Currently, Khosla says, their training set includes examples of gaze patterns from 1,500 mobile-device users.
Previously, the largest data sets used to train experimental eye-tracking systems had topped out at about 50 users.
To assemble data sets, "most other groups tend to call people into the lab," Khosla says. "It's really hard to scale that up. Calling 50 people in itself is already a fairly tedious process. But we realised we could do this through crowdsourcing,” he added.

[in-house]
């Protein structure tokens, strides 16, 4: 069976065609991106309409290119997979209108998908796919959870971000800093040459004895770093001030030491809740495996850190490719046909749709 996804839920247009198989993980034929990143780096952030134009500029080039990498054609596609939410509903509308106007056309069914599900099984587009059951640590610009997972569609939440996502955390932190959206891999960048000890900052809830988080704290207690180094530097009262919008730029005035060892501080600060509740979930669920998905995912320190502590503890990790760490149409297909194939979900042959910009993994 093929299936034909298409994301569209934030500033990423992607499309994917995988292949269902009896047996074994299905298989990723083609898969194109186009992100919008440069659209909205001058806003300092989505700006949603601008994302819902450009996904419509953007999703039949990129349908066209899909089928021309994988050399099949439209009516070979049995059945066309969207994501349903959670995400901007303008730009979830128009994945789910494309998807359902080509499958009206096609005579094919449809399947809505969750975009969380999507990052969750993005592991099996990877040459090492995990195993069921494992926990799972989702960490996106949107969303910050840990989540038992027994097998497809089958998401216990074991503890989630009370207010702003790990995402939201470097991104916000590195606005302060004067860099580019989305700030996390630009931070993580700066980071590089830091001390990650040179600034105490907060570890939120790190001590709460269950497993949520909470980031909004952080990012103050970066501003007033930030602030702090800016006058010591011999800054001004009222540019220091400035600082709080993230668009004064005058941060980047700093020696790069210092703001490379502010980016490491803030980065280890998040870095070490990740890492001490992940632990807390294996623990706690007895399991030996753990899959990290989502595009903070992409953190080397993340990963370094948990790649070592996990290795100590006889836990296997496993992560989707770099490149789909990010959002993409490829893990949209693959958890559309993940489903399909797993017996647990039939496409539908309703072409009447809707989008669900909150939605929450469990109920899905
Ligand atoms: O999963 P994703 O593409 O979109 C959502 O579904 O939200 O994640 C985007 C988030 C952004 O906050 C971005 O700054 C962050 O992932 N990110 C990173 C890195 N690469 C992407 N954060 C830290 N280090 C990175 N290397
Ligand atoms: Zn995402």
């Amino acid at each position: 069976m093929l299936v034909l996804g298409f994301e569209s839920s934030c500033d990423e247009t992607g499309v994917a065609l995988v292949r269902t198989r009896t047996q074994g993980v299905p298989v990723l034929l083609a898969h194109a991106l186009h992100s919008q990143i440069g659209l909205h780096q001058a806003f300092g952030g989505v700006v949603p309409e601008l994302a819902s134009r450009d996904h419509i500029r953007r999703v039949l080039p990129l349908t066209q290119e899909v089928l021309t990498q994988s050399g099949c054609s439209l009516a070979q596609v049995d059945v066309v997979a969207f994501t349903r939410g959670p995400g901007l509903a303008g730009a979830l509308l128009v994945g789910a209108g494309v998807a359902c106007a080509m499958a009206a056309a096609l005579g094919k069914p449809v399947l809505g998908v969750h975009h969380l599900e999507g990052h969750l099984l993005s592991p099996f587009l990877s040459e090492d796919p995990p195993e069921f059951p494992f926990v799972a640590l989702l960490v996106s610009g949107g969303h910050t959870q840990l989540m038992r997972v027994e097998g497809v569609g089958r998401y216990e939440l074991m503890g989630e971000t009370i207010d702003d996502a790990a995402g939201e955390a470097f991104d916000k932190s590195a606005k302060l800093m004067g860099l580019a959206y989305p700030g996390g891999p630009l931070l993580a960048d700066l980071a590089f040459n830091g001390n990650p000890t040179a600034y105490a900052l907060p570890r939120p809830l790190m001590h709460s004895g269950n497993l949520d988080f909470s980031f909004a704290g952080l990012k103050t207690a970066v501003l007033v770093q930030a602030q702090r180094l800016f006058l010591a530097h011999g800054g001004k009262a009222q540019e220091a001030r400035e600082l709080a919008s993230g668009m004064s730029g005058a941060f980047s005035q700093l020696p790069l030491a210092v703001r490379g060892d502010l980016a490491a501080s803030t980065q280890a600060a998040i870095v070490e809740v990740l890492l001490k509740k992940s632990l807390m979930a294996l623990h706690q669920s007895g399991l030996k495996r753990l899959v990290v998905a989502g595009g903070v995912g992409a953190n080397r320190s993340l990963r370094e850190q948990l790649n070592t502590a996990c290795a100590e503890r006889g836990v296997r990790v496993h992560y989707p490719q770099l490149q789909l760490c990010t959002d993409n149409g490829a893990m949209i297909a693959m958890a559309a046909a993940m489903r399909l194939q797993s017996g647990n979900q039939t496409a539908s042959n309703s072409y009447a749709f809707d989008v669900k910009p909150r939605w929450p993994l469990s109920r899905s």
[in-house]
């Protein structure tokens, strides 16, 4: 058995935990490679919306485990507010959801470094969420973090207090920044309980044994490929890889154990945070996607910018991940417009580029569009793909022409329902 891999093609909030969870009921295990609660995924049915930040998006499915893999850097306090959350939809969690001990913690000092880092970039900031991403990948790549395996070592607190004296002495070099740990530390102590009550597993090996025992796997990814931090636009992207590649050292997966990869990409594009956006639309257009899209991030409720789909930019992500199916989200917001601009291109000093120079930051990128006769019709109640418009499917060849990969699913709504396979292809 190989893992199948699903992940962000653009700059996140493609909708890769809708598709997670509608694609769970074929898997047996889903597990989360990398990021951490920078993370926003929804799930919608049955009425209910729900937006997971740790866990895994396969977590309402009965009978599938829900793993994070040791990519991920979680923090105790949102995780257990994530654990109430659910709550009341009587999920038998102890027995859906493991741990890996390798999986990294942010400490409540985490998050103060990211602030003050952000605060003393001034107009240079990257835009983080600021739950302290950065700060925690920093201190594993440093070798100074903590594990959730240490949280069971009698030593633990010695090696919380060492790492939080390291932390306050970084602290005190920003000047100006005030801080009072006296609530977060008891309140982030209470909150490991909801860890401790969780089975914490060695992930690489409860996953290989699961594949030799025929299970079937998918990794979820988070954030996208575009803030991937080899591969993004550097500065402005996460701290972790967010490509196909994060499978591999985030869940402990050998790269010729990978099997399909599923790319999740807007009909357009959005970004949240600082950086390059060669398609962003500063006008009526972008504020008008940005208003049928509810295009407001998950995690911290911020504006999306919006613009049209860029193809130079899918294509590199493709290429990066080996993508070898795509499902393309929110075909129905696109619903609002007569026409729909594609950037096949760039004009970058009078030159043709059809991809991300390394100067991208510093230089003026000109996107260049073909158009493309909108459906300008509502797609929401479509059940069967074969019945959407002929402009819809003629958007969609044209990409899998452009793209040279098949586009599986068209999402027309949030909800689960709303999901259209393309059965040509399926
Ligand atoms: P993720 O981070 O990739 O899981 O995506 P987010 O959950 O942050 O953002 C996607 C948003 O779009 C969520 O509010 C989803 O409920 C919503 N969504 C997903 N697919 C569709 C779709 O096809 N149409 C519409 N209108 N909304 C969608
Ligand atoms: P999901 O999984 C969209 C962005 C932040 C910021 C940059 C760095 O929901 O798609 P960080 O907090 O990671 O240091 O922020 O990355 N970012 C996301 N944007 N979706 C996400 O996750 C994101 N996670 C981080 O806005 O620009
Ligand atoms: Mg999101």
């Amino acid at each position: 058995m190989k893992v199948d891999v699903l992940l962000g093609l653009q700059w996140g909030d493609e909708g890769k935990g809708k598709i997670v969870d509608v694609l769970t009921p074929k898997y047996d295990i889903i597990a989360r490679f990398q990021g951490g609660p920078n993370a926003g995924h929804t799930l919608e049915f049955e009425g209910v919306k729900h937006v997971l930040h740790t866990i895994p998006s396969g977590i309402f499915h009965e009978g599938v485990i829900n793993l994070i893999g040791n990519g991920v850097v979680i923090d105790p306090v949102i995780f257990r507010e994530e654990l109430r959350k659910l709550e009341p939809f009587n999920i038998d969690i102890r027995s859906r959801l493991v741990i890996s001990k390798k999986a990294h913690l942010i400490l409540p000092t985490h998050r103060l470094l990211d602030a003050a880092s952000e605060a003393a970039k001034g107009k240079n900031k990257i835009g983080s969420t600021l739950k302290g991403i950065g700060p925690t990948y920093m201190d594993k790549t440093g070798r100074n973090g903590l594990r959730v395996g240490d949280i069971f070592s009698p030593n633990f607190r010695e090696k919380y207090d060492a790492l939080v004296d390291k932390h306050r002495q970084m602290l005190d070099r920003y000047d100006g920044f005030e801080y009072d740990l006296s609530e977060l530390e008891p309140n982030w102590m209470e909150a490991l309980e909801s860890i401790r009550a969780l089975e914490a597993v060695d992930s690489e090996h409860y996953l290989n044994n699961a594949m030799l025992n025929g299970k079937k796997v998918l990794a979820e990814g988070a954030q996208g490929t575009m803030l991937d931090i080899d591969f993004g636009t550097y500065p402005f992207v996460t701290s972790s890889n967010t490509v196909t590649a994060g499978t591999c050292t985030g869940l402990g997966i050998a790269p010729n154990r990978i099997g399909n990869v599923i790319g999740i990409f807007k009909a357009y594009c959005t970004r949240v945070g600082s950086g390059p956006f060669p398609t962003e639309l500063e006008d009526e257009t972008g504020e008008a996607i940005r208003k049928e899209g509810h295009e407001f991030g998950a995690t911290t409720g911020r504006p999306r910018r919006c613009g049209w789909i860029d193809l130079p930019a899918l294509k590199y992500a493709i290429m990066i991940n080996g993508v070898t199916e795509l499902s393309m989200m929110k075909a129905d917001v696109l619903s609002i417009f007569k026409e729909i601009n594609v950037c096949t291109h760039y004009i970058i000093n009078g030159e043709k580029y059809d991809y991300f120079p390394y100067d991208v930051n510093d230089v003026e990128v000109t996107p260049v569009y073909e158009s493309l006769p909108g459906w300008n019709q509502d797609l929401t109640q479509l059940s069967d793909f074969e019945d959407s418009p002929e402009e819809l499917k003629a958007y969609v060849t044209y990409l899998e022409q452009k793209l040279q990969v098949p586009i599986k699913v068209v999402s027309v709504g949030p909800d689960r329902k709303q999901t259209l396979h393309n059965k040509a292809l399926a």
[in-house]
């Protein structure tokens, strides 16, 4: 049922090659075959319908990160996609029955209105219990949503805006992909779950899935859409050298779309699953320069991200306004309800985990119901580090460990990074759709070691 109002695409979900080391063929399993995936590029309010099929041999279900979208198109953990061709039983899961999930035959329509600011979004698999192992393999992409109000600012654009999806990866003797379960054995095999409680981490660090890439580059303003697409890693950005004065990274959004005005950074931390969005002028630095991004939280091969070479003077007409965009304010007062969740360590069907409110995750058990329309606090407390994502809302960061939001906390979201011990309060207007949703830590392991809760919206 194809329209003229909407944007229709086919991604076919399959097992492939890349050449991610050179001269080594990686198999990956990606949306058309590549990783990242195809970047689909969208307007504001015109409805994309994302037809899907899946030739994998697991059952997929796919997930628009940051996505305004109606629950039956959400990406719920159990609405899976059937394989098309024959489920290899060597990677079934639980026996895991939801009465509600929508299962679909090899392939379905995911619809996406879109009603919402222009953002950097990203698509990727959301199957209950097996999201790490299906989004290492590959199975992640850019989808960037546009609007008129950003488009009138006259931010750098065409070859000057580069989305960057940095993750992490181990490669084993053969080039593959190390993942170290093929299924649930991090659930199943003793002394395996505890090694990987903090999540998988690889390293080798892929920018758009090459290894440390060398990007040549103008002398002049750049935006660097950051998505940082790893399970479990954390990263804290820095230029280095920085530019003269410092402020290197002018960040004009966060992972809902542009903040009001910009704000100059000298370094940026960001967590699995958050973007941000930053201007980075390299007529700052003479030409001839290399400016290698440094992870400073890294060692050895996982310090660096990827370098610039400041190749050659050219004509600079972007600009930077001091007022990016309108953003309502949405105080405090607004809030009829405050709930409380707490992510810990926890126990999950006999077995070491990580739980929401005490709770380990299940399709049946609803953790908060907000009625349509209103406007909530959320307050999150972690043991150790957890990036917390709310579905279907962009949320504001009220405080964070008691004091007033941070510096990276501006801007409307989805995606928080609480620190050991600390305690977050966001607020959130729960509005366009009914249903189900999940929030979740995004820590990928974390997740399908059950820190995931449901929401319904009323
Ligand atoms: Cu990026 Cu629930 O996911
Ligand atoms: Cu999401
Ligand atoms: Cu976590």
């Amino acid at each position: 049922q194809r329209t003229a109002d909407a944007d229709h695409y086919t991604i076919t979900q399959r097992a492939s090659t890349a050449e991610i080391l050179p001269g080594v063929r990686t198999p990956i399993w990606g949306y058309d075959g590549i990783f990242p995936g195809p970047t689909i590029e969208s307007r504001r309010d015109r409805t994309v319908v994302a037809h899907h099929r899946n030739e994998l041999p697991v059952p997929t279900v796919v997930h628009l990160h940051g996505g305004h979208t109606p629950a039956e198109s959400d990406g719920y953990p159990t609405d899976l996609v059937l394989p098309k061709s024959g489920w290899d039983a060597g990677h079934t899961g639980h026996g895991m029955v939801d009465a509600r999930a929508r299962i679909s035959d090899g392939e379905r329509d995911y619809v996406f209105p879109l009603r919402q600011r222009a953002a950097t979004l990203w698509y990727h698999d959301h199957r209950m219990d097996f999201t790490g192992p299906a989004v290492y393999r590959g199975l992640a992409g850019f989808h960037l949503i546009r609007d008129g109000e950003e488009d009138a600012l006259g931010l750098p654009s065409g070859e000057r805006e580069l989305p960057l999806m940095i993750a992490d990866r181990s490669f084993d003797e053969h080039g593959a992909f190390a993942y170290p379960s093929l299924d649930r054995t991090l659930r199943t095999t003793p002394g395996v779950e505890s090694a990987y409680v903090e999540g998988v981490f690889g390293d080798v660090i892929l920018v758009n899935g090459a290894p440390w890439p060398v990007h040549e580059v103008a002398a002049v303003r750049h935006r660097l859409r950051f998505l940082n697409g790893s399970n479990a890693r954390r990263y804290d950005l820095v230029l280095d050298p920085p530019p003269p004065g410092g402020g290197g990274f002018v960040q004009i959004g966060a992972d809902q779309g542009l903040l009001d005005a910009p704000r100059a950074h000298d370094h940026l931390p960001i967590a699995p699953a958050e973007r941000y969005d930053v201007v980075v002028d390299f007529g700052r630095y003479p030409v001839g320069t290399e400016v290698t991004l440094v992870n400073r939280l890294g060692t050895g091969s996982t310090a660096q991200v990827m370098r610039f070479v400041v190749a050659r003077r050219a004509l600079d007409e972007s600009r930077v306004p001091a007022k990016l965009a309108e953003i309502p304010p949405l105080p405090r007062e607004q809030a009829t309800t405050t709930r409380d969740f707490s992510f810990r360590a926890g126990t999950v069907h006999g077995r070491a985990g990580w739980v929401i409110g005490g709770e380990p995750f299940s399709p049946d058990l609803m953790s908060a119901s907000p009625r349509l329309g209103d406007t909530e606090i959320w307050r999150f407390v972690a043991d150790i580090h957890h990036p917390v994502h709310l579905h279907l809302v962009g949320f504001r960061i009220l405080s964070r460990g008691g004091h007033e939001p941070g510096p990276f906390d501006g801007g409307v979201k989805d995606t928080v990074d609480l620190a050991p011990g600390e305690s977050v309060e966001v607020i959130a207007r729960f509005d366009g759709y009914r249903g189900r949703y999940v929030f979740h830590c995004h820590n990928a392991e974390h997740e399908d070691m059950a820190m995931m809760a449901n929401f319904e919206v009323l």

In the paper, the researchers report an initial round of experiments, using training data drawn from 800 mobile-device users.
On that basis, they were able to get the system's margin of error down to 1.5 centimetres, a twofold improvement over previous experimental systems. The researchers recruited application users through Amazon's Mechanical Turk crowdsourcing site and paid them a small fee for each successfully executed tap. The data set contains, on average, 1,600 images for each user.
The team from MIT's Computer Science and Artificial Intelligence Laboratory and the University of Georgia described their new system in a paper set to presented at the "Computer Vision and Pattern Recognition" conference in Las Vegas on June 28.